this post was submitted on 28 Apr 2024
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I recently learned about Home Assistant here on Lemmy. It looks like a replacement for Google Home, etc. However, it requires an entire hardware installation. Proprietary products just use a simple app to manage and control devices, so can someone explain why a pretty robust dedicated device is necessary as a replacement? The base model has a quad core processor, 4 gigs of ram, and a 32 gig hard drive. Admittedly it's no gaming PC, but it's no arduino either.

What actually happens when I turn on a smart switch in my home? Does that command have to be sent to a server somewhere to be processed? What really has to be processed, and why can't a smartphone app do it?

Edit: I am still getting new replies to this (which are appreciated!), but I wanted to share what I've learned from those who have posted already. I fundamentally misunderstood how smart switches work. I had very wrongly assumed that when my phone is connected to the WiFi, it sends a signal over the local network to toggle the switch, which is connected to the same network, and it turns on/off. While there are technologies that work like this (zigbee, kinda?), most smart home devices rely on a cloud server to communicate the signal. This enables features like using the switches from outside the home network, automation, voice controls, etc. The remote server is what's being replaced.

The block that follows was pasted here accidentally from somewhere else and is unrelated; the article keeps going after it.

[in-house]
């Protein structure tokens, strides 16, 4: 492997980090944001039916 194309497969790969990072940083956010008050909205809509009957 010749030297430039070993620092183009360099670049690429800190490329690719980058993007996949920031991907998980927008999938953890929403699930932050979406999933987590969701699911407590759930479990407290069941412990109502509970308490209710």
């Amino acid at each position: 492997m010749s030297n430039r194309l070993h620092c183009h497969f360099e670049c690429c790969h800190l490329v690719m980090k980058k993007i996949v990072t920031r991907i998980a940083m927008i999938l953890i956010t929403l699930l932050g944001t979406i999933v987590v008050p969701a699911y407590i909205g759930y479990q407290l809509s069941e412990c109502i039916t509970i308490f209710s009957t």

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[–] [email protected] 2 points 2 months ago (1 children)

But then I don't get to justify my 3d printer purchase with custom enclosures with their jobs engraved on them

[–] [email protected] 1 points 2 months ago

Don't worry. There's still plenty of ESP32 waiting to be flashed with ESPHome and placed into their own little enclosure out there.

Source: Me, who's got a Bluetooth Proxy for my adjustable desk and some small LED strips running, with a soil moisture sensor planned as my next quick project.